Whatever has happened to the year?
I tried really hard not to wish it away while I was hoping for more water, peaches, nectarines, plums, less intense heat…(sigh) the crops matured the way they chose fit and here we are nearing the end of the main growing season.
Well at least we have some mighty tasty apples to enjoy and the sweetest, most delightful broccoli, cool looking winter squashes, colorful carrots.
Just to recap: you are STILL welcome at the farm. I am not sure how anyone has missed this invite I have posted so many times, BUT, if you have, here it is again. You are WELCOME at the New Braintree farm anytime (within reason) and I tend to leave farm maps out on the bench in front of my kitchen door. Please check out my notes on our contact page of our website because if you Google our farm, the directions will drop you at our neighbors, Reed’s Country Store, about ¼ mile south of us. Also, most everyone’s GPS instructs them to get off MassPike in Worcester or Auburn, which we do not recommend (unless there is a traffic incident).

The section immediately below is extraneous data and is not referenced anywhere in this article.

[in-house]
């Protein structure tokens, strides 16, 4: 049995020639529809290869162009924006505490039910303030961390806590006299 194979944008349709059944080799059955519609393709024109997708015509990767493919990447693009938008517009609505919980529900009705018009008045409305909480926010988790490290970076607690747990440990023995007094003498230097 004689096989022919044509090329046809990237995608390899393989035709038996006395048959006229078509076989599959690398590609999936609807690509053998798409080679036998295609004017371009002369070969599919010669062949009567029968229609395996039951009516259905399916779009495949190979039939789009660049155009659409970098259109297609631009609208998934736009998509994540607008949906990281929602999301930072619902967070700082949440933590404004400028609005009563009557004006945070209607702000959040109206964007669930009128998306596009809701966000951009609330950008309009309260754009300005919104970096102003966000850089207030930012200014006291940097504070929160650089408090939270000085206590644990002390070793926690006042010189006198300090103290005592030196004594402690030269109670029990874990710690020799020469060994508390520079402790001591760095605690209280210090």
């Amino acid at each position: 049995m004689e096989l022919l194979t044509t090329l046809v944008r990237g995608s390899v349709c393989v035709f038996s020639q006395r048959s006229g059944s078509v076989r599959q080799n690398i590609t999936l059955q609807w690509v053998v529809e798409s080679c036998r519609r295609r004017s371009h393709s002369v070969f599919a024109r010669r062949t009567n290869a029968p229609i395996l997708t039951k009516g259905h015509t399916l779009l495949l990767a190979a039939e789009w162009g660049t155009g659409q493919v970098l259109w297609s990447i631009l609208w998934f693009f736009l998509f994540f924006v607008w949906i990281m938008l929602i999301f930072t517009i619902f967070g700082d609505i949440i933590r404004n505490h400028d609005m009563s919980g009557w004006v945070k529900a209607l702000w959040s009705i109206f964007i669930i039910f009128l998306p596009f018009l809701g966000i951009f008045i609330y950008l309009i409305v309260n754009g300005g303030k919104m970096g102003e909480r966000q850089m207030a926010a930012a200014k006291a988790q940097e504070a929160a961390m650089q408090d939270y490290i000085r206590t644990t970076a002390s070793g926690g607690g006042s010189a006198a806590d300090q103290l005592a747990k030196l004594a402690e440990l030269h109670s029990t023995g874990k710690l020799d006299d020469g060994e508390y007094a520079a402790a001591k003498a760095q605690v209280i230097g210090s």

OK, so there it is, come on down, or out, or over!
Gleaning alerts will go out sometime, hopefully not too soon. What does this mean? When it looks to be a killing frost/freeze, we will spend the day out harvesting everything we can that will hold. The “gleaners” come along behind and gather up everything we did not collect. This would be anything tender that would not survive the frost. So the tomatoes, peppers, eggplants, and squashes need rescuing. The cole crops, lettuces, and others are ok, even after a frost. If you are receiving weekly emails from me, then you will hear about when gleaning is. We hope it is a-ways off! Still trying to make up for the bad growing season. Stay tuned because this is only open to CSA members.
Eat well, Geneviève Stillman